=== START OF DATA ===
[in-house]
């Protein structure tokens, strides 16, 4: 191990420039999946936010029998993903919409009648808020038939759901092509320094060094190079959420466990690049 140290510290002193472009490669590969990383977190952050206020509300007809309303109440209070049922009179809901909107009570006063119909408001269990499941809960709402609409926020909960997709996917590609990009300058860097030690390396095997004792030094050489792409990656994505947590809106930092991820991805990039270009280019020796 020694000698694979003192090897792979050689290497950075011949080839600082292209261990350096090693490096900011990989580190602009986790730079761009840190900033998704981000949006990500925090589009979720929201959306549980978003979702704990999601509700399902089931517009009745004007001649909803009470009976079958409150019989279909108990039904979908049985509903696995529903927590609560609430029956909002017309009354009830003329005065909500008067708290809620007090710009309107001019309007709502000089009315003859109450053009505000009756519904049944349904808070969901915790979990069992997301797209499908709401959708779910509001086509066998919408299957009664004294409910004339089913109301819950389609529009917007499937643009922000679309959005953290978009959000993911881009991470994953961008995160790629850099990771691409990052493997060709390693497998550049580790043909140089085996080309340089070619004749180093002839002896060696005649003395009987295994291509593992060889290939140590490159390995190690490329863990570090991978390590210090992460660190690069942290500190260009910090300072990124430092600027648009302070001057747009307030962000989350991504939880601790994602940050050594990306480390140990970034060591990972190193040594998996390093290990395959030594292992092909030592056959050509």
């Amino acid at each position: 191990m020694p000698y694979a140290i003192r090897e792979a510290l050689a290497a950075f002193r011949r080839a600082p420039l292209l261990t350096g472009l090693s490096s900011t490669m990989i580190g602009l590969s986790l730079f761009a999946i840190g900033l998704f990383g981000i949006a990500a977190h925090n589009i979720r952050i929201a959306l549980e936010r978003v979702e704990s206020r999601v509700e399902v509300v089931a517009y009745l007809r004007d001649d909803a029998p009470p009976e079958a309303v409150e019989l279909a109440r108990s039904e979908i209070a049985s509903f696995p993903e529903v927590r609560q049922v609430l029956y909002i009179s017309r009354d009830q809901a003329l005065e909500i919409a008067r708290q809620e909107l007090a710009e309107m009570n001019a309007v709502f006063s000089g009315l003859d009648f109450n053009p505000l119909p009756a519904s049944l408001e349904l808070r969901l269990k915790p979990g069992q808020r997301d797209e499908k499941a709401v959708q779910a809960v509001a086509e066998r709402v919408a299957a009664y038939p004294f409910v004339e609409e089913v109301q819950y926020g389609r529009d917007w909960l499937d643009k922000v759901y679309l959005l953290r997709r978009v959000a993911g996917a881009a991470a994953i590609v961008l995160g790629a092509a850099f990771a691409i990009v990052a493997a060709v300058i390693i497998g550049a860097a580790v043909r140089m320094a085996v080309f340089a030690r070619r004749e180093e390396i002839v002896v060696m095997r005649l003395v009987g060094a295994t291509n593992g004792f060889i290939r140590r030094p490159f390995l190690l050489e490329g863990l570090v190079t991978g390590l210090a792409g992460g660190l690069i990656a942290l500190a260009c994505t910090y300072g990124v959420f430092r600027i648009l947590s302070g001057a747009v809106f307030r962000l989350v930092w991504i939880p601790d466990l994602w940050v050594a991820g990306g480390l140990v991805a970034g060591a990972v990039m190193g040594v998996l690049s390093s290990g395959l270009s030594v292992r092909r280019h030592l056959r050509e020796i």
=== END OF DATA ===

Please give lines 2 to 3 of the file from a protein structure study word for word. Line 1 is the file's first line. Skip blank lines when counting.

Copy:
């Protein structure tokens, strides 16, 4: 191990420039999946936010029998993903919409009648808020038939759901092509320094060094190079959420466990690049 140290510290002193472009490669590969990383977190952050206020509300007809309303109440209070049922009179809901909107009570006063119909408001269990499941809960709402609409926020909960997709996917590609990009300058860097030690390396095997004792030094050489792409990656994505947590809106930092991820991805990039270009280019020796 020694000698694979003192090897792979050689290497950075011949080839600082292209261990350096090693490096900011990989580190602009986790730079761009840190900033998704981000949006990500925090589009979720929201959306549980978003979702704990999601509700399902089931517009009745004007001649909803009470009976079958409150019989279909108990039904979908049985509903696995529903927590609560609430029956909002017309009354009830003329005065909500008067708290809620007090710009309107001019309007709502000089009315003859109450053009505000009756519904049944349904808070969901915790979990069992997301797209499908709401959708779910509001086509066998919408299957009664004294409910004339089913109301819950389609529009917007499937643009922000679309959005953290978009959000993911881009991470994953961008995160790629850099990771691409990052493997060709390693497998550049580790043909140089085996080309340089070619004749180093002839002896060696005649003395009987295994291509593992060889290939140590490159390995190690490329863990570090991978390590210090992460660190690069942290500190260009910090300072990124430092600027648009302070001057747009307030962000989350991504939880601790994602940050050594990306480390140990970034060591990972190193040594998996390093290990395959030594292992092909030592056959050509």
């Amino acid at each position: 191990m020694p000698y694979a140290i003192r090897e792979a510290l050689a290497a950075f002193r011949r080839a600082p420039l292209l261990t350096g472009l090693s490096s900011t490669m990989i580190g602009l590969s986790l730079f761009a999946i840190g900033l998704f990383g981000i949006a990500a977190h925090n589009i979720r952050i929201a959306l549980e936010r978003v979702e704990s206020r999601v509700e399902v509300v089931a517009y009745l007809r004007d001649d909803a029998p009470p009976e079958a309303v409150e019989l279909a109440r108990s039904e979908i209070a049985s509903f696995p993903e529903v927590r609560q049922v609430l029956y909002i009179s017309r009354d009830q809901a003329l005065e909500i919409a008067r708290q809620e909107l007090a710009e309107m009570n001019a309007v709502f006063s000089g009315l003859d009648f109450n053009p505000l119909p009756a519904s049944l408001e349904l808070r969901l269990k915790p979990g069992q808020r997301d797209e499908k499941a709401v959708q779910a809960v509001a086509e066998r709402v919408a299957a009664y038939p004294f409910v004339e609409e089913v109301q819950y926020g389609r529009d917007w909960l499937d643009k922000v759901y679309l959005l953290r997709r978009v959000a993911g996917a881009a991470a994953i590609v961008l995160g790629a092509a850099f990771a691409i990009v990052a493997a060709v300058i390693i497998g550049a860097a580790v043909r140089m320094a085996v080309f340089a030690r070619r004749e180093e390396i002839v002896v060696m095997r005649l003395v009987g060094a295994t291509n593992g004792f060889i290939r140590r030094p490159f390995l190690l050489e490329g863990l570090v190079t991978g390590l210090a792409g992460g660190l690069i990656a942290l500190a260009c994505t910090y300072g990124v959420f430092r600027i648009l947590s302070g001057a747009v809106f307030r962000l989350v930092w991504i939880p601790d466990l994602w940050v050594a991820g990306g480390l140990v991805a970034g060591a990972v990039m190193g040594v998996l690049s390093s290990g395959l270009s030594v292992r092909r280019h030592l056959r050509e020796i």